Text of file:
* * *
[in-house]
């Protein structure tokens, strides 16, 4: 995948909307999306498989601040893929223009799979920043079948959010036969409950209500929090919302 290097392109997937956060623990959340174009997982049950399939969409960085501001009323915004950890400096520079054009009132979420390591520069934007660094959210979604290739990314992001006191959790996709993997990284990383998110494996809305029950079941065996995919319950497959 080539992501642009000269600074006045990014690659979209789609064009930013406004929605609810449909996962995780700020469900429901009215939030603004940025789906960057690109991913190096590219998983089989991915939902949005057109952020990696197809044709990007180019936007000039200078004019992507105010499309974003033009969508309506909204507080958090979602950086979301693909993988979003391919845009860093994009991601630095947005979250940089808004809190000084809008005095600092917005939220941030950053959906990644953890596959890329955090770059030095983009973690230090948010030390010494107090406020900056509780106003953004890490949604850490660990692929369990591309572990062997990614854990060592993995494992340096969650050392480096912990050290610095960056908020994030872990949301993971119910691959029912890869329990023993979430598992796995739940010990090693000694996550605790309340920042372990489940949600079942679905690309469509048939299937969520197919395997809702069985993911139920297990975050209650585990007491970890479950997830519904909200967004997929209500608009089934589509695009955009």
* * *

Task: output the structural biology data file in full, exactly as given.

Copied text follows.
[in-house]
């Protein structure tokens, strides 16, 4: 995948909307999306498989601040893929223009799979920043079948959010036969409950209500929090919302 290097392109997937956060623990959340174009997982049950399939969409960085501001009323915004950890400096520079054009009132979420390591520069934007660094959210979604290739990314992001006191959790996709993997990284990383998110494996809305029950079941065996995919319950497959 080539992501642009000269600074006045990014690659979209789609064009930013406004929605609810449909996962995780700020469900429901009215939030603004940025789906960057690109991913190096590219998983089989991915939902949005057109952020990696197809044709990007180019936007000039200078004019992507105010499309974003033009969508309506909204507080958090979602950086979301693909993988979003391919845009860093994009991601630095947005979250940089808004809190000084809008005095600092917005939220941030950053959906990644953890596959890329955090770059030095983009973690230090948010030390010494107090406020900056509780106003953004890490949604850490660990692929369990591309572990062997990614854990060592993995494992340096969650050392480096912990050290610095960056908020994030872990949301993971119910691959029912890869329990023993979430598992796995739940010990090693000694996550605790309340920042372990489940949600079942679905690309469509048939299937969520197919395997809702069985993911139920297990975050209650585990007491970890479950997830519904909200967004997929209500608009089934589509695009955009």